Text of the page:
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Regulators: California Fell Far Short Of Water-Saving Target

Water runs down a sidewalk on Adrian Street in Point Loma after the grass was watered by automatic sprinklers, April 10, 2015.
Katie Schoolov
Water runs down a sidewalk on Adrian Street in Point Loma after the grass was watered by automatic sprinklers, April 10, 2015.

Californians conserved little water in March and local officials were not aggressive in cracking down on waste, state regulators reported Tuesday, saying residents and communities again fell short of Gov. Jerry Brown's voluntary water savings target.

The State Water Resources Control Board received the update as it considers sweeping mandatory emergency drought regulations to protect water supplies in the parched state.

Brown has argued that the voluntary targets were insufficient and that Californians needed a jolt to take conservation seriously.

A survey of local water departments released at the start of the two-day meeting shows water use fell less than 4 percent in March compared with the same month in 2013. Overall savings have been only about 9 percent since last summer, even though Brown set a voluntary 20 percent target.

The board also has begun tracking enforcement of water rules. Statewide, agencies reported sending at least 8,762 warnings for water waste and issuing 682 penalties.

Most communities reported sending fewer than 20 warnings for violating water rules in March, but a few were aggressive. The Los Angeles Department of Water and Power issued 1,364 warnings, while Fresno issued 1,221.

Sacramento, Fresno, Madera, Tulare and the Montecito Water District in Santa Barbara County were the only agencies that reported penalizing more than 20 customers in March, mostly through fines.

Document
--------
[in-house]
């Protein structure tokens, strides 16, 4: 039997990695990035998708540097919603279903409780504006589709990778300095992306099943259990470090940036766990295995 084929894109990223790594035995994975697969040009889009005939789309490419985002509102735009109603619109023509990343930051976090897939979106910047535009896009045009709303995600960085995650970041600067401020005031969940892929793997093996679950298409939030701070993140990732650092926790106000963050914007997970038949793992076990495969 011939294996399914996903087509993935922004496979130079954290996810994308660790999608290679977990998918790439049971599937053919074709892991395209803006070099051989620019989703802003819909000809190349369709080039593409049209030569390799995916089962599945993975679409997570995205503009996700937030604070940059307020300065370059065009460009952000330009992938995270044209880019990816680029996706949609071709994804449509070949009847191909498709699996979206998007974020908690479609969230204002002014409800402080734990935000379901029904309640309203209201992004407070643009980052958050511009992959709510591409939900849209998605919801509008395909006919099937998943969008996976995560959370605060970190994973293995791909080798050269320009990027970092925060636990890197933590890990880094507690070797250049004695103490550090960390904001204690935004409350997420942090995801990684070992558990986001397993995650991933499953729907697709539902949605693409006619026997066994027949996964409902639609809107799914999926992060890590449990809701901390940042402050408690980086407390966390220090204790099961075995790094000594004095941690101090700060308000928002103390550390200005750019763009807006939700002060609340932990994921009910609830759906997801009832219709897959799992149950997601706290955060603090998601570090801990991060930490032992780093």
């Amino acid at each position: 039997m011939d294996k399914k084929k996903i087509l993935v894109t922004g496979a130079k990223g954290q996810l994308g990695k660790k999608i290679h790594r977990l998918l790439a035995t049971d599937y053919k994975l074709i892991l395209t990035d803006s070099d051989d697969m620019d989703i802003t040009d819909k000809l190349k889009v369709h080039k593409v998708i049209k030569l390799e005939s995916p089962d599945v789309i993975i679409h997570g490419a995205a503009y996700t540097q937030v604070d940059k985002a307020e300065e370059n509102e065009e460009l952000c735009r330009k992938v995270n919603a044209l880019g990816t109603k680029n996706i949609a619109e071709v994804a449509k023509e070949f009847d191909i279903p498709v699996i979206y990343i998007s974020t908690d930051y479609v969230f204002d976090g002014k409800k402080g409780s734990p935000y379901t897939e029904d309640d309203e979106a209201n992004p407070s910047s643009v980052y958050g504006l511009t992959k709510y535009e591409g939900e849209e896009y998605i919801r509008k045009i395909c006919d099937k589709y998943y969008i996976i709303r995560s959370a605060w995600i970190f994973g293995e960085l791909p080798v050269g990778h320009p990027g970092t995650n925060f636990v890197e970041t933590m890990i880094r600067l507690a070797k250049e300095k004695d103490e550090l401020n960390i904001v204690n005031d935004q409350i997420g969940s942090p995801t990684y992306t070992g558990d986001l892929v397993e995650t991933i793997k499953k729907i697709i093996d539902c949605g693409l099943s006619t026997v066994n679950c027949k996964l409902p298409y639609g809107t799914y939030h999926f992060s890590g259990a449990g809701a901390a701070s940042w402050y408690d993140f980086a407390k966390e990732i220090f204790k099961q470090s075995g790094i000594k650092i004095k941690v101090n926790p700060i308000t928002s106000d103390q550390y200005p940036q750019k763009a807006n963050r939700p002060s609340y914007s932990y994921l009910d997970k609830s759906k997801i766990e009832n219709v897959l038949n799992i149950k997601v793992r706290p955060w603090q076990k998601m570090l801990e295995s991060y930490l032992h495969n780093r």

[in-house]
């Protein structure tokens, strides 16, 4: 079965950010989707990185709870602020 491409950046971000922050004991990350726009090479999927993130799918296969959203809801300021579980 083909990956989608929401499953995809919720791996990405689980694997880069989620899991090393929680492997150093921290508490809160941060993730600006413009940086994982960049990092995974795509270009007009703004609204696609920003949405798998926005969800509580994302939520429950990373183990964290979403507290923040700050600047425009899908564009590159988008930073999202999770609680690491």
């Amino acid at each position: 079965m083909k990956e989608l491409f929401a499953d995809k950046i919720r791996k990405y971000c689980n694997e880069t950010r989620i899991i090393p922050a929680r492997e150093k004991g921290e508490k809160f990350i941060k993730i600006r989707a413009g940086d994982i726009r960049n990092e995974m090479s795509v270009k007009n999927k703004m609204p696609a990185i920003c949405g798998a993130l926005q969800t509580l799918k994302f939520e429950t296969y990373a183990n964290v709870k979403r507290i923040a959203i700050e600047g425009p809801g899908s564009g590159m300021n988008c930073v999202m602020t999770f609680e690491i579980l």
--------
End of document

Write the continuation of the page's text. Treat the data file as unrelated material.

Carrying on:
Lush lawns and verdant landscapes are first on the chopping block under the rules being considered, which would bar cities from using drinking-quality water on street median grass and encourage homeowners to let lawns go brown to meet local mandatory water reduction targets.

Those conservation targets are among the most contentious provisions of the proposed rules. The board plans to order each city to cut water use by as much as 36 percent compared to 2013, the year before the governor declared a drought emergency.

Some local water departments are blasting the proposal as unrealistic and unfair. They say achieving steep cuts could mean increased water rates, ripped up grass and new restrictions on filling pools and washing cars.

Board officials say they expect to start seeing water savings as soon as June and are willing to intervene to add restrictions and penalties for agencies that lag. Summer is the peak water-guzzling season in California.

The regulations before the board would also ban new California homes and buildings from watering lawns unless they meet new efficiency standards. With public comments, a vote on the rules might not come until Wednesday.

The board has already adopted other water restrictions: Californians cannot water lawns two days after rainfall, wash cars with hoses that don't shut off or hose down pavement, hotels must offer guests a chance to reuse sheets and towels and restaurants can only serve water upon request.